There were hardly any real Japanese folk there-- so I was very disappointed.

Japanese food a-plenty-- I wish that I could recognise a Japanese person when I see them. We have several Asians living in my small town-- but so far I have not come across a Japanese-- apart from my friend.


I wished to find someone to practice the language with-- but so far--No Luck.

I guess gaiijin must mean Foreigner and if people can't tell where the foreigner is from-- then it covers all.






PS MAYBE WE SHOULD ALL WEAR BADGES WITH FLAG OF OUR COUNTRY OF ORIGIN

Last edited by dogsbody70 : 10-28-2010 at 12:08 PM.
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10-28-2010, 02:12 PM

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Originally Posted by dogsbody70 View Post
be proud of your scottish inheritance. I too like to be thought of as English.

Much as I love scotland.

I still think of myself as English.


The thing is-- How can others detect what nationality anybody is until they speak to them?

we have many Europeans coming over here-- especially via the European Union. I could not identify any of them unless I spoke to them.

I see many foreign students in Brighton, they usually walk around in their own groups speaking in their own languages.

I cannot tell Asians apart at all. Last year I attended a Japanese festival held in Brighton. I went thinking it would be a great opportunity to speak with some Japanese people-- but almost everyone I approached was either chinese, or phillipinos, among others.

There were hardly any real Japanese folk there-- so I was very disappointed.

Japanese food a-plenty-- I wish that I could recognise a Japanese person when I see them. We have several Asians living in my small town-- but so far I have not come across a Japanese-- apart from my friend.


I wished to find someone to practice the language with-- but so far--No Luck.

I guess gaiijin must mean Foreigner and if people can't tell where the foreigner is from-- then it covers all.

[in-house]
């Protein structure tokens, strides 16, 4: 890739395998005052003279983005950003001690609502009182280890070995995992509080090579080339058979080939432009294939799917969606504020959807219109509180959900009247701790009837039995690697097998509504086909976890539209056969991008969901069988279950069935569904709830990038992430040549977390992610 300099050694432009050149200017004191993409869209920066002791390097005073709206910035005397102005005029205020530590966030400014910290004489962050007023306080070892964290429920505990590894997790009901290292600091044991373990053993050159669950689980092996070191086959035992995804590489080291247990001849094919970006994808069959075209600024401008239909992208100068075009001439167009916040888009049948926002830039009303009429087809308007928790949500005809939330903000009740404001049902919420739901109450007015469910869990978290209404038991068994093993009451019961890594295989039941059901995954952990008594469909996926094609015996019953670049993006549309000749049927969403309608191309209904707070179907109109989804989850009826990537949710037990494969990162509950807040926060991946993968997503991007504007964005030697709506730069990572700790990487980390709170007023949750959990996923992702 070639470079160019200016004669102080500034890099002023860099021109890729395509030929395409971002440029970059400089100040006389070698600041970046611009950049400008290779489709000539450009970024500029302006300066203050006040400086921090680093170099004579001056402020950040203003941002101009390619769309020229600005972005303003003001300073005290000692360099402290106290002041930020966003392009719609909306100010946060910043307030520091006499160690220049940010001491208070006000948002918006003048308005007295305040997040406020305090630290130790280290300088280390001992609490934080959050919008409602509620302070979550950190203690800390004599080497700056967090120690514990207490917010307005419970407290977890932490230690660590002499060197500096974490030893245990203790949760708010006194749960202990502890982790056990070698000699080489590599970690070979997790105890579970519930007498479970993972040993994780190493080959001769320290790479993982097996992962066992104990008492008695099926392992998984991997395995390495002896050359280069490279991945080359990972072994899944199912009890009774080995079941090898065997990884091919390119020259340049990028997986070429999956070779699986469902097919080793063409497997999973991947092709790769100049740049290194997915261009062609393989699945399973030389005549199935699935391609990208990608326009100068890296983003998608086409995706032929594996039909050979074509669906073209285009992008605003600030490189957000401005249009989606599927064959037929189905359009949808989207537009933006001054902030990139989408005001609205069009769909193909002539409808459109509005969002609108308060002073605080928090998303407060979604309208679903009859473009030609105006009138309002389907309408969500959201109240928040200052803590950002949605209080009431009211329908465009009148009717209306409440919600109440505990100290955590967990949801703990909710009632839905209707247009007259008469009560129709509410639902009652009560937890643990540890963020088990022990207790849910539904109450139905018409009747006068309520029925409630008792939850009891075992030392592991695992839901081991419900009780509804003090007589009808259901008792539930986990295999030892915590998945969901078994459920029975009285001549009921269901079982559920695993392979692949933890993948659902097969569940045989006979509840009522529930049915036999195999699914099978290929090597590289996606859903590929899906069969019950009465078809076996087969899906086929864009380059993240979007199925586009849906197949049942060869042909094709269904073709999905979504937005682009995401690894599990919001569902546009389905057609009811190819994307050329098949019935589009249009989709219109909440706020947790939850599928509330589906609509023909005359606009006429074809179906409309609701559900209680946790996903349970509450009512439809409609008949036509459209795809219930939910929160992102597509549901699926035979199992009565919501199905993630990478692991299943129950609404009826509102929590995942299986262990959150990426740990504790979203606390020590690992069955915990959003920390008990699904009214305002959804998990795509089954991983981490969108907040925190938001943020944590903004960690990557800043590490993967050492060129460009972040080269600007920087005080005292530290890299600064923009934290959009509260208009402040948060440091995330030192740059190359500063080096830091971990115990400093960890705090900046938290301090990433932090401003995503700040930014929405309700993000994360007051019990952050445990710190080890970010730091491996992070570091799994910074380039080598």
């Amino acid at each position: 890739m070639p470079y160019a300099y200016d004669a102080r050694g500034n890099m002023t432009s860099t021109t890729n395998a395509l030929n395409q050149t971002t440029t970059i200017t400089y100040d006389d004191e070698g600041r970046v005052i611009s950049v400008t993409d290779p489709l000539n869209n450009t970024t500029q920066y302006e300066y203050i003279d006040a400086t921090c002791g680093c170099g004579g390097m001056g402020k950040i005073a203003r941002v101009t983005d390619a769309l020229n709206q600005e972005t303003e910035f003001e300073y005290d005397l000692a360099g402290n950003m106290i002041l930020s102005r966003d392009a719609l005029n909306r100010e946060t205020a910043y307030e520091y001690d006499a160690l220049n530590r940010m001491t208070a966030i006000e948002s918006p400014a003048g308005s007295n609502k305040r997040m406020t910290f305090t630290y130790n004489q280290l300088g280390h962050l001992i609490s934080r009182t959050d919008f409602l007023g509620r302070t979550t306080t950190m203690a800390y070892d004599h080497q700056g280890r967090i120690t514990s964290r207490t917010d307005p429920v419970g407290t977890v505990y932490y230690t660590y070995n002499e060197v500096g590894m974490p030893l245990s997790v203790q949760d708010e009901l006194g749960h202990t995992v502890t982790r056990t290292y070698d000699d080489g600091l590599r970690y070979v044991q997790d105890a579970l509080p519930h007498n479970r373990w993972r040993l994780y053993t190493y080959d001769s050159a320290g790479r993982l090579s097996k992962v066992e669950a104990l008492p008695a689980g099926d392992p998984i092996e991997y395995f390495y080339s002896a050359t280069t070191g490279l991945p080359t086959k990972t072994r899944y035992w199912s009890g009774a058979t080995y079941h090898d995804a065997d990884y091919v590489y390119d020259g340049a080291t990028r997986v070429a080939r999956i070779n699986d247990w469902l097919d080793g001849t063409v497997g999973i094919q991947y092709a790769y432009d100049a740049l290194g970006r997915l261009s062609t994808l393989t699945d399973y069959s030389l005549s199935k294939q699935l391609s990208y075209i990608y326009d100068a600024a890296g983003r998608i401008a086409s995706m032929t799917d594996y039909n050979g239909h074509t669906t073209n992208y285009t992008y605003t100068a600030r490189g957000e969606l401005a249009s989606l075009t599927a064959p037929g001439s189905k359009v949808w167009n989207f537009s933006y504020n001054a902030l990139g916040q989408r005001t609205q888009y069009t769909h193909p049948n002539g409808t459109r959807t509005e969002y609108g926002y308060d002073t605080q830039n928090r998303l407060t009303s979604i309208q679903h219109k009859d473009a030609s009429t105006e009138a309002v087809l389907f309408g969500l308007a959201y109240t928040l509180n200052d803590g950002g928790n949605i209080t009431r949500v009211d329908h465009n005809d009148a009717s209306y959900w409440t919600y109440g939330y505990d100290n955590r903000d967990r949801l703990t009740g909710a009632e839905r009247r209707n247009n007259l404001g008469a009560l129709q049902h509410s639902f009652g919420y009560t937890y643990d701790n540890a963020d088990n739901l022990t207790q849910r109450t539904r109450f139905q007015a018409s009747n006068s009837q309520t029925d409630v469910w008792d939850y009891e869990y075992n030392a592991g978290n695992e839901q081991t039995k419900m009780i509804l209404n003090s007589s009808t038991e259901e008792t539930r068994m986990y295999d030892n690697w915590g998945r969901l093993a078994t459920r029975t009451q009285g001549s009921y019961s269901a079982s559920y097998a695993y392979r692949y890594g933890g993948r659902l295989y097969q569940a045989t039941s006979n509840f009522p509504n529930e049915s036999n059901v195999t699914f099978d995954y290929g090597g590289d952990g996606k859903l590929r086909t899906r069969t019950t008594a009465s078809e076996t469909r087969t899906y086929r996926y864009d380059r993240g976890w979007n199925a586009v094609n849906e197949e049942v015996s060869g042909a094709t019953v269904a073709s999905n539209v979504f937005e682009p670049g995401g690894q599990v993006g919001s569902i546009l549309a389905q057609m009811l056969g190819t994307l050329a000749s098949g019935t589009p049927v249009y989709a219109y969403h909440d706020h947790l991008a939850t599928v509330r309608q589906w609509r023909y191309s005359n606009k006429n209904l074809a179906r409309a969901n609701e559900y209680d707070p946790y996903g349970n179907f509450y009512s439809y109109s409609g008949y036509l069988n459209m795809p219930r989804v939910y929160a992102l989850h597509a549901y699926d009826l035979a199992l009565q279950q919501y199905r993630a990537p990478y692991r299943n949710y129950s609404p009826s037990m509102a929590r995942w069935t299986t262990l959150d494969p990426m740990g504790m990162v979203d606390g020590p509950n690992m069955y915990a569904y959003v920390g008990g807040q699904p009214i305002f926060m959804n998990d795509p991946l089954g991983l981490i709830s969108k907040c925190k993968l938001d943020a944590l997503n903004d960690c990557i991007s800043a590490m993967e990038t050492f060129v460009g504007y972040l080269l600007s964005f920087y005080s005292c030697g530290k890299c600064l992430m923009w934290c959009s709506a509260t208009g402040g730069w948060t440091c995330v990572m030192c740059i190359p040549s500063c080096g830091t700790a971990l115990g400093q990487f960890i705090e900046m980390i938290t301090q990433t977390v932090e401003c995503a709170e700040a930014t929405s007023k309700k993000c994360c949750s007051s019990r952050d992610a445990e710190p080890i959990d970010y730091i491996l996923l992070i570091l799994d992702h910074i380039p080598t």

PS MAYBE WE SHOULD ALL WEAR BADGES WITH FLAG OF OUR COUNTRY OF ORIGIN
I can usually tell the different between a Chinese person, a Japanese person and usually a Korean person. The south-East Asian countries are a little more difficult to tell apart, with all the borders being close, but I could take a guess and be right about 60% of the time. In my phrase book, foreigner translates as 'Gaikokujin', but I guess 'Gaijin' is the shortened form


I'm a Cafe-kko, Nyappy in the World. But GazeRock is not dead. 「Sixth Gun」です



An Cafe, Vidoll, Versailles, Dir En Grey, Deathgaze, the GazettE, alice nine., UVERworld, Kiryu , YUI, AKB48, Buono!, Berryz Koubou, C-ute, S/mileage, Morning Musume, Zoro, Lolita23Q, Visual Kei, Oshare Kei, J-Rock, J-Pop, Idol groups FTW (≧∀≦)
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10-28-2010, 04:42 PM

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Originally Posted by dogsbody70 View Post

The thing is-- How can others detect what nationality anybody is until they speak to them?
Pointing at someone on the street and saying 'gaijin' is a slightly different issue to people who have met you still opting to use 'gaijin' rather than an actual nationality. Of course people on the street can't tell nationality for sure, but the people I meet and am introduced to, even people I don't know well, know my nationality outright. It's information exchanged within the first few breaths of conversation. The point is that, in Japan, people tend to be referred to as "gaijin" first, and then whatever they actually are second and thats where some of the controversy lies.
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10-28-2010, 05:23 PM

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Originally Posted by JamboP26 View Post
I can usually tell the different between a Chinese person, a Japanese person and usually a Korean person. The south-East Asian countries are a little more difficult to tell apart, with all the borders being close, but I could take a guess and be right about 60% of the time. In my phrase book, foreigner translates as 'Gaikokujin', but I guess 'Gaijin' is the shortened form